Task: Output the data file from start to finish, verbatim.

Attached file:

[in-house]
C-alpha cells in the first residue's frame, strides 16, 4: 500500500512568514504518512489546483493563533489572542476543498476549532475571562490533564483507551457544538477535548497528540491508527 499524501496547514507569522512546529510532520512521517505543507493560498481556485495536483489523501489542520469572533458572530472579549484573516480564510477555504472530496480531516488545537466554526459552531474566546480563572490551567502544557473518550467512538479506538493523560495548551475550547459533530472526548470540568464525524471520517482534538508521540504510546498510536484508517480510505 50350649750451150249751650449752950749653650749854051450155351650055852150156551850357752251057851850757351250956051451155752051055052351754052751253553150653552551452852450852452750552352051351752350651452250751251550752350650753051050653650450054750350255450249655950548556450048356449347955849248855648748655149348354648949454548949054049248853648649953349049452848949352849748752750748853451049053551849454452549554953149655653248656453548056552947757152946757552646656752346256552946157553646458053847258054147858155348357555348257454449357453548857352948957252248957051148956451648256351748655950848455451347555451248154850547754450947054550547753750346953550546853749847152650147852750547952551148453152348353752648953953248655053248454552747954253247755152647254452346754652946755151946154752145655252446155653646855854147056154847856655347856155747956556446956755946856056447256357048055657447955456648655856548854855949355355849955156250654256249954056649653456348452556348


[in-house]
C-alpha cells in the first residue's frame, strides 16, 4: 500500500512568514504518512489546483493563533489572542476543498476549532475571562490533564483507551457544538477535548497528540491508527 499524501496547514507569522512546529510532520512521517505543507493560498481556485495536483489523501489542520469572533458572530472579549484573516480564510477555504472530496480531516488545537466554526459552531474566546480563572490551567502544557473518550467512538479506538493523560495548551475550547459533530472526548470540568464525524471520517482534538508521540504510546498510536484508517480510505 50350649750451150249751650449752950749653650749854051450155351650055852150156551850357752251057851850757351250956051451155752051055052351754052751253553150653552551452852450852452750552352051351752350651452250751251550752350650753051050653650450054750350255450249655950548556450048356449347955849248855648748655149348354648949454548949054049248853648649953349049452848949352849748752750748853451049053551849454452549554953149655653248656453548056552947757152946757552646656752346256552946157553646458053847258054147858155348357555348257454449357453548857352948957252248957051148956451648256351748655950848455451347555451248154850547754450947054550547753750346953550546853749847152650147852750547952551148453152348353752648953953248655053248454552747954253247755152647254452346754652946755151946154752145655252446155653646855854147056154847856655347856155747956556446956755946856056447256357048055657447955456648655856548854855949355355849955156250654256249954056649653456348452556348